The news has been out for a few days -- Mike Tyson proclaimed that he's gone vegan. What exactly he means by "vegan" is questionable, however, since a few months ago, Animal Planet announced that Tyson would be starring in its new reality show about pigeon racing, trained by experts while competing against pigeon-racing pros. From "green gossip" website Ecorazzi:
“I’m honored to be a part of this monumental show on Animal Planet,” says Tyson, who’s first ever fight as a child was in defense of his birds. “I feel a great pride acting as an official representative for all the pigeon fancier’s out there. I want people to see why we love these birds."Tyson echoed what dozens of "happy meat" farmers have been claiming to the public for several months now through mouthpieces like Jonathan Safran Foer -- i.e. that the exploitation of sentient non-humans is admirable, and that it even involves something akin to love, as long as their treatment appears "right". The thing is, though, that there's nothing "right" about enslaving living creatures and using them as toys for human pleasure. There's certainly nothing "vegan" about it, anyway. I can only surmise that Tyson's interpretation of veganism embraces that unfortunate misrepresentation that attempts to limit it to its dietary component. I suspect we'll read more about it in the future -- maybe even groan about it a little more, since Tyson appears to be working hard to make his comeback as a kinder gentler sort.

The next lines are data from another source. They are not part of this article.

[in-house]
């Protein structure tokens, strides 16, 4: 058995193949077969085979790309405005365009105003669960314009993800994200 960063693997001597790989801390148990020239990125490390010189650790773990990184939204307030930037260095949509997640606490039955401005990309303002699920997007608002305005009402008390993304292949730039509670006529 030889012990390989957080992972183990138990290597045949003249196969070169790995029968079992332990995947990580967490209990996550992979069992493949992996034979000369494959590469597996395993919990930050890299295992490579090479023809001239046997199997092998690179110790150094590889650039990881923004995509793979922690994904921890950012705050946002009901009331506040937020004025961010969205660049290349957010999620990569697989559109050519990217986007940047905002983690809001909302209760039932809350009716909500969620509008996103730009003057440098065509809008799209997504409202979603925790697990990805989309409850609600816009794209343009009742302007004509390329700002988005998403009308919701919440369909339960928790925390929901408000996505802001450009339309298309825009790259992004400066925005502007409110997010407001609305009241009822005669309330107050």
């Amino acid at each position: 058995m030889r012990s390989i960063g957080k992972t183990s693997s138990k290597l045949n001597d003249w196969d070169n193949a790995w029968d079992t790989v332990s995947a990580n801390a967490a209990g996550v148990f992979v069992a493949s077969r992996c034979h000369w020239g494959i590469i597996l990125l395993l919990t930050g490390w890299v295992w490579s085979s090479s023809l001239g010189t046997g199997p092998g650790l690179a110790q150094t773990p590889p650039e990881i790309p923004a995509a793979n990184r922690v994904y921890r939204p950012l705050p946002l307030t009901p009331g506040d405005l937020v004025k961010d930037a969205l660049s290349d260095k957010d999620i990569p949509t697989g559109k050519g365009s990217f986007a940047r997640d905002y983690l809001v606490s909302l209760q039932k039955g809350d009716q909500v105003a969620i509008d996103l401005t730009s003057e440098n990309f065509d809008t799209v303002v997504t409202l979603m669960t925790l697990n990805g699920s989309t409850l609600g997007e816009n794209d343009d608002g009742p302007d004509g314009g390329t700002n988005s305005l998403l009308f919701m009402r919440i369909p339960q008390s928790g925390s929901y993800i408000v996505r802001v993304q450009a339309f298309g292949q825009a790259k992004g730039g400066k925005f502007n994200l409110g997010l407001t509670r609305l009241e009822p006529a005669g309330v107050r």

Speaking of celebrities (mis)flinging the word "vegan" around: Glee star Lea Michele was being discussed by vegans on Twitter a few months back for having self-identified herself as such. According to teen gossip site JSYK, however, Michele recently clarified just what kind of "vegan" she is:
[I]n her recent interview with Asos magazine, the Glee star says that she's actually a macrobiotic vegan, who is reintroducing fish into her diet.According to JSYK:
Even though a vegan diet is known to not include any animal foods, the macrobiotic vegan regimen does make allowances for fish 2-3 times per week. This is why the reintroduction of fish into Lea's diet still follows her original principles.Principles, huh? I guess it's all good, since Michele (along with a number of other non-vegan celebrities) is also a huge supporter of PETA's anti-fur campaigns. I guess that too "still follows" Michele's "original principles", which obviously reflect that the use of some animals is somehow more morally significant than the use of others.